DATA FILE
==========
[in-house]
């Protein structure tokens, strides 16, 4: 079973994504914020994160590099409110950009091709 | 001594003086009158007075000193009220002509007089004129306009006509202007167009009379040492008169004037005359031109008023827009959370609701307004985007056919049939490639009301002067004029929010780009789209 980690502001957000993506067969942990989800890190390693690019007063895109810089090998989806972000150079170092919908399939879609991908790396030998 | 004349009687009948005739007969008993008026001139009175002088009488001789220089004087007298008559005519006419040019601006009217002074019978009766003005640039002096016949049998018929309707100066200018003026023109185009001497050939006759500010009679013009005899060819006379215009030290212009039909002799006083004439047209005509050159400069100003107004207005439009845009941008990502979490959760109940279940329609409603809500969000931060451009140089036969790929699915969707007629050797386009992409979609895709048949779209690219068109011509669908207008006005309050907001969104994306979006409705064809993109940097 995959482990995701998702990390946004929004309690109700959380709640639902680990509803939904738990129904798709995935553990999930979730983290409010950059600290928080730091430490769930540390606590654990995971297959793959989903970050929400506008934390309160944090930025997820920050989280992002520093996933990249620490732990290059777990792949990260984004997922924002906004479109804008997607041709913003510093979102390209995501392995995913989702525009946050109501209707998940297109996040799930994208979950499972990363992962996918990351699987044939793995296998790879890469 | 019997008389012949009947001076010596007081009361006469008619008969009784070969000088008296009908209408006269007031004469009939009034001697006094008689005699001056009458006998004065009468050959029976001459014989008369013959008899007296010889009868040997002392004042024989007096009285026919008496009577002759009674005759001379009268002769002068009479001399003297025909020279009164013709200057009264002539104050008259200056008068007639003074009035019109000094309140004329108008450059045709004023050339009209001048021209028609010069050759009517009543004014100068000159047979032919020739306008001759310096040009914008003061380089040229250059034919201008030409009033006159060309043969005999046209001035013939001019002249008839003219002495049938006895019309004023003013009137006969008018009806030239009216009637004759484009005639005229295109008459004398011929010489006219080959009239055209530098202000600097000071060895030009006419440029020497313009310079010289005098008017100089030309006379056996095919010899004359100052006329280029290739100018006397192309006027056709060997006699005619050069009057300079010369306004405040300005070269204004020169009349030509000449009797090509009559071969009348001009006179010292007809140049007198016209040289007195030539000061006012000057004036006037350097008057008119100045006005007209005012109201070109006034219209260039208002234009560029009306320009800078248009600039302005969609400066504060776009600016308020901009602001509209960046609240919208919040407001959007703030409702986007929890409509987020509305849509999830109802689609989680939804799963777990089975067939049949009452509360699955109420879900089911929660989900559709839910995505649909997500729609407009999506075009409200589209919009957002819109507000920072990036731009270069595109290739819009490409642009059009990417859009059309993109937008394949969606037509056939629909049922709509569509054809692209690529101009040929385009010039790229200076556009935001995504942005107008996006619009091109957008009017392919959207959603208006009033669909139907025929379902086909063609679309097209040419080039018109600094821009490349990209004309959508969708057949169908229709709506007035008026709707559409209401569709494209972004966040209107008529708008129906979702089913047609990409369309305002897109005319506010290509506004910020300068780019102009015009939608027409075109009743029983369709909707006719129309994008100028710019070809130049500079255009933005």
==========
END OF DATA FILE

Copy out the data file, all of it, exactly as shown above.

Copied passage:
[in-house]
């Protein structure tokens, strides 16, 4: 079973994504914020994160590099409110950009091709 | 001594003086009158007075000193009220002509007089004129306009006509202007167009009379040492008169004037005359031109008023827009959370609701307004985007056919049939490639009301002067004029929010780009789209 980690502001957000993506067969942990989800890190390693690019007063895109810089090998989806972000150079170092919908399939879609991908790396030998 | 004349009687009948005739007969008993008026001139009175002088009488001789220089004087007298008559005519006419040019601006009217002074019978009766003005640039002096016949049998018929309707100066200018003026023109185009001497050939006759500010009679013009005899060819006379215009030290212009039909002799006083004439047209005509050159400069100003107004207005439009845009941008990502979490959760109940279940329609409603809500969000931060451009140089036969790929699915969707007629050797386009992409979609895709048949779209690219068109011509669908207008006005309050907001969104994306979006409705064809993109940097 995959482990995701998702990390946004929004309690109700959380709640639902680990509803939904738990129904798709995935553990999930979730983290409010950059600290928080730091430490769930540390606590654990995971297959793959989903970050929400506008934390309160944090930025997820920050989280992002520093996933990249620490732990290059777990792949990260984004997922924002906004479109804008997607041709913003510093979102390209995501392995995913989702525009946050109501209707998940297109996040799930994208979950499972990363992962996918990351699987044939793995296998790879890469 | 019997008389012949009947001076010596007081009361006469008619008969009784070969000088008296009908209408006269007031004469009939009034001697006094008689005699001056009458006998004065009468050959029976001459014989008369013959008899007296010889009868040997002392004042024989007096009285026919008496009577002759009674005759001379009268002769002068009479001399003297025909020279009164013709200057009264002539104050008259200056008068007639003074009035019109000094309140004329108008450059045709004023050339009209001048021209028609010069050759009517009543004014100068000159047979032919020739306008001759310096040009914008003061380089040229250059034919201008030409009033006159060309043969005999046209001035013939001019002249008839003219002495049938006895019309004023003013009137006969008018009806030239009216009637004759484009005639005229295109008459004398011929010489006219080959009239055209530098202000600097000071060895030009006419440029020497313009310079010289005098008017100089030309006379056996095919010899004359100052006329280029290739100018006397192309006027056709060997006699005619050069009057300079010369306004405040300005070269204004020169009349030509000449009797090509009559071969009348001009006179010292007809140049007198016209040289007195030539000061006012000057004036006037350097008057008119100045006005007209005012109201070109006034219209260039208002234009560029009306320009800078248009600039302005969609400066504060776009600016308020901009602001509209960046609240919208919040407001959007703030409702986007929890409509987020509305849509999830109802689609989680939804799963777990089975067939049949009452509360699955109420879900089911929660989900559709839910995505649909997500729609407009999506075009409200589209919009957002819109507000920072990036731009270069595109290739819009490409642009059009990417859009059309993109937008394949969606037509056939629909049922709509569509054809692209690529101009040929385009010039790229200076556009935001995504942005107008996006619009091109957008009017392919959207959603208006009033669909139907025929379902086909063609679309097209040419080039018109600094821009490349990209004309959508969708057949169908229709709506007035008026709707559409209401569709494209972004966040209107008529708008129906979702089913047609990409369309305002897109005319506010290509506004910020300068780019102009015009939608027409075109009743029983369709909707006719129309994008100028710019070809130049500079255009933005």